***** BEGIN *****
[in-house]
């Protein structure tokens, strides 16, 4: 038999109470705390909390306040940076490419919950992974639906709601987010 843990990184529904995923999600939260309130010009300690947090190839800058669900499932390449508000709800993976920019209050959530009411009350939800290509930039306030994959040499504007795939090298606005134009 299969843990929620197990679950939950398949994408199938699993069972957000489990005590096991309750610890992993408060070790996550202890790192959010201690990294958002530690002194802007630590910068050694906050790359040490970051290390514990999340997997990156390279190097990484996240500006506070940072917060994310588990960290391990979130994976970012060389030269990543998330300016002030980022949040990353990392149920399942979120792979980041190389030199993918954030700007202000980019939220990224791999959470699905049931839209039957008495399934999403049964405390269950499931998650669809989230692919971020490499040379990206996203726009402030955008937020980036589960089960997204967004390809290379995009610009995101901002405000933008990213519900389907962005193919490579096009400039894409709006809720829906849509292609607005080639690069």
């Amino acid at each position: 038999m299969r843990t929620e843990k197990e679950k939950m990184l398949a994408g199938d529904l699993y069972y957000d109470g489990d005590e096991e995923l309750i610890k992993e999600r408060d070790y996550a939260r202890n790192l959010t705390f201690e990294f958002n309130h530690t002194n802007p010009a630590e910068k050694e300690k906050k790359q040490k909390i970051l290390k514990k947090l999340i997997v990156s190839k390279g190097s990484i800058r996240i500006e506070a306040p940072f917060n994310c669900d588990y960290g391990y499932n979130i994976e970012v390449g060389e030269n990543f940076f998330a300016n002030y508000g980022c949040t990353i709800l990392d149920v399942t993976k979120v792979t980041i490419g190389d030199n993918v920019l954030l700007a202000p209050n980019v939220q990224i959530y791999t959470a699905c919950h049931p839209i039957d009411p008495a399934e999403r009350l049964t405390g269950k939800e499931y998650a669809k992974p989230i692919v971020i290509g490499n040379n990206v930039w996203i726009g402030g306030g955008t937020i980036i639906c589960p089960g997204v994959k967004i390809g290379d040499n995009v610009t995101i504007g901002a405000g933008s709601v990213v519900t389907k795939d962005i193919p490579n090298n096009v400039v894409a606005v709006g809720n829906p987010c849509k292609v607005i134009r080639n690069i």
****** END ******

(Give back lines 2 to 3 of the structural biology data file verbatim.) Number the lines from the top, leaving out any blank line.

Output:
């Protein structure tokens, strides 16, 4: 038999109470705390909390306040940076490419919950992974639906709601987010 843990990184529904995923999600939260309130010009300690947090190839800058669900499932390449508000709800993976920019209050959530009411009350939800290509930039306030994959040499504007795939090298606005134009 299969843990929620197990679950939950398949994408199938699993069972957000489990005590096991309750610890992993408060070790996550202890790192959010201690990294958002530690002194802007630590910068050694906050790359040490970051290390514990999340997997990156390279190097990484996240500006506070940072917060994310588990960290391990979130994976970012060389030269990543998330300016002030980022949040990353990392149920399942979120792979980041190389030199993918954030700007202000980019939220990224791999959470699905049931839209039957008495399934999403049964405390269950499931998650669809989230692919971020490499040379990206996203726009402030955008937020980036589960089960997204967004390809290379995009610009995101901002405000933008990213519900389907962005193919490579096009400039894409709006809720829906849509292609607005080639690069």
């Amino acid at each position: 038999m299969r843990t929620e843990k197990e679950k939950m990184l398949a994408g199938d529904l699993y069972y957000d109470g489990d005590e096991e995923l309750i610890k992993e999600r408060d070790y996550a939260r202890n790192l959010t705390f201690e990294f958002n309130h530690t002194n802007p010009a630590e910068k050694e300690k906050k790359q040490k909390i970051l290390k514990k947090l999340i997997v990156s190839k390279g190097s990484i800058r996240i500006e506070a306040p940072f917060n994310c669900d588990y960290g391990y499932n979130i994976e970012v390449g060389e030269n990543f940076f998330a300016n002030y508000g980022c949040t990353i709800l990392d149920v399942t993976k979120v792979t980041i490419g190389d030199n993918v920019l954030l700007a202000p209050n980019v939220q990224i959530y791999t959470a699905c919950h049931p839209i039957d009411p008495a399934e999403r009350l049964t405390g269950k939800e499931y998650a669809k992974p989230i692919v971020i290509g490499n040379n990206v930039w996203i726009g402030g306030g955008t937020i980036i639906c589960p089960g997204v994959k967004i390809g290379d040499n995009v610009t995101i504007g901002a405000g933008s709601v990213v519900t389907k795939d962005i193919p490579n090298n096009v400039v894409a606005v709006g809720n829906p987010c849509k292609v607005i134009r080639n690069i």